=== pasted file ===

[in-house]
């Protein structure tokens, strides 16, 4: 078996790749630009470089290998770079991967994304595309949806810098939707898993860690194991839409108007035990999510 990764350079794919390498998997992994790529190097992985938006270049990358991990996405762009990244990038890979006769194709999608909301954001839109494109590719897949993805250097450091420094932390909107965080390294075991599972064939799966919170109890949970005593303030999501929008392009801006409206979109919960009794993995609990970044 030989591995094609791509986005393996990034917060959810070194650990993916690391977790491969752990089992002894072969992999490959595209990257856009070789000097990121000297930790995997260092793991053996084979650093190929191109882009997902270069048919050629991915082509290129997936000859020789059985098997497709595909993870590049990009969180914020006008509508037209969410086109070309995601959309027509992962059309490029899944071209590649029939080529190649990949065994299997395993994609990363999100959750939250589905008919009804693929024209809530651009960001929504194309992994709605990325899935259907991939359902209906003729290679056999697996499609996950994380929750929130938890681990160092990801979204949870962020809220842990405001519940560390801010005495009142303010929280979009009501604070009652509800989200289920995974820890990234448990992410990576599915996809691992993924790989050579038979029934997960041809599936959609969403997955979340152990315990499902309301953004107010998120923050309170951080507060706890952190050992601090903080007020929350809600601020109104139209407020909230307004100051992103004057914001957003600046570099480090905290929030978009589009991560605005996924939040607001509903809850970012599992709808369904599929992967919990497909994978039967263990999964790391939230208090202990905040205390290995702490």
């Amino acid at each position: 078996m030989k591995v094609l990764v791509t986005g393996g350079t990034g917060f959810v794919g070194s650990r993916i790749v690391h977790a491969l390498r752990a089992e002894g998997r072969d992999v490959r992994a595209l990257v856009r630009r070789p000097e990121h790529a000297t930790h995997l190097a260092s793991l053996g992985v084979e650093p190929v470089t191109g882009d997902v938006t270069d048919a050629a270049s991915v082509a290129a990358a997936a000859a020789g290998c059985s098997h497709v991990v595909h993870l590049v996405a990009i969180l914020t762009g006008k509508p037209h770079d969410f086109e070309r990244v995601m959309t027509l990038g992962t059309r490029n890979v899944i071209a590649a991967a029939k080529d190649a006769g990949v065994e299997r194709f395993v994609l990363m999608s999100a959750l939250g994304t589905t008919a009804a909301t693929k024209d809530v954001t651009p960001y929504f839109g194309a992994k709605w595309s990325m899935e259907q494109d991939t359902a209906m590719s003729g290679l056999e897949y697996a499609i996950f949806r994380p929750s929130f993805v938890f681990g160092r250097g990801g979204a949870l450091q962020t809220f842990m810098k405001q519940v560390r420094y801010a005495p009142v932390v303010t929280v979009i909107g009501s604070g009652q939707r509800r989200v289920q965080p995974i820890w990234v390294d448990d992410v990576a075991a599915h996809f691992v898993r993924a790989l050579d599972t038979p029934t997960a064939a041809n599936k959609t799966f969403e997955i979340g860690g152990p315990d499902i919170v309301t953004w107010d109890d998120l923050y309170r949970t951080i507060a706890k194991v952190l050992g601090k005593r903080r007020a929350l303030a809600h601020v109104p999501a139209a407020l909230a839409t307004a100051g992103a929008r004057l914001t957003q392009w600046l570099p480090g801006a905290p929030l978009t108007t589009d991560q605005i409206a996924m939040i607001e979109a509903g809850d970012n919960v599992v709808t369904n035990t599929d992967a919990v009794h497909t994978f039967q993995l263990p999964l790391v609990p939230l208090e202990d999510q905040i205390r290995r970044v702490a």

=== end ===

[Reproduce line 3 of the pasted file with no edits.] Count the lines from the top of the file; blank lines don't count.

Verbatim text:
């Amino acid at each position: 078996m030989k591995v094609l990764v791509t986005g393996g350079t990034g917060f959810v794919g070194s650990r993916i790749v690391h977790a491969l390498r752990a089992e002894g998997r072969d992999v490959r992994a595209l990257v856009r630009r070789p000097e990121h790529a000297t930790h995997l190097a260092s793991l053996g992985v084979e650093p190929v470089t191109g882009d997902v938006t270069d048919a050629a270049s991915v082509a290129a990358a997936a000859a020789g290998c059985s098997h497709v991990v595909h993870l590049v996405a990009i969180l914020t762009g006008k509508p037209h770079d969410f086109e070309r990244v995601m959309t027509l990038g992962t059309r490029n890979v899944i071209a590649a991967a029939k080529d190649a006769g990949v065994e299997r194709f395993v994609l990363m999608s999100a959750l939250g994304t589905t008919a009804a909301t693929k024209d809530v954001t651009p960001y929504f839109g194309a992994k709605w595309s990325m899935e259907q494109d991939t359902a209906m590719s003729g290679l056999e897949y697996a499609i996950f949806r994380p929750s929130f993805v938890f681990g160092r250097g990801g979204a949870l450091q962020t809220f842990m810098k405001q519940v560390r420094y801010a005495p009142v932390v303010t929280v979009i909107g009501s604070g009652q939707r509800r989200v289920q965080p995974i820890w990234v390294d448990d992410v990576a075991a599915h996809f691992v898993r993924a790989l050579d599972t038979p029934t997960a064939a041809n599936k959609t799966f969403e997955i979340g860690g152990p315990d499902i919170v309301t953004w107010d109890d998120l923050y309170r949970t951080i507060a706890k194991v952190l050992g601090k005593r903080r007020a929350l303030a809600h601020v109104p999501a139209a407020l909230a839409t307004a100051g992103a929008r004057l914001t957003q392009w600046l570099p480090g801006a905290p929030l978009t108007t589009d991560q605005i409206a996924m939040i607001e979109a509903g809850d970012n919960v599992v709808t369904n035990t599929d992967a919990v009794h497909t994978f039967q993995l263990p999964l790391v609990p939230l208090e202990d999510q905040i205390r290995r970044v702490a």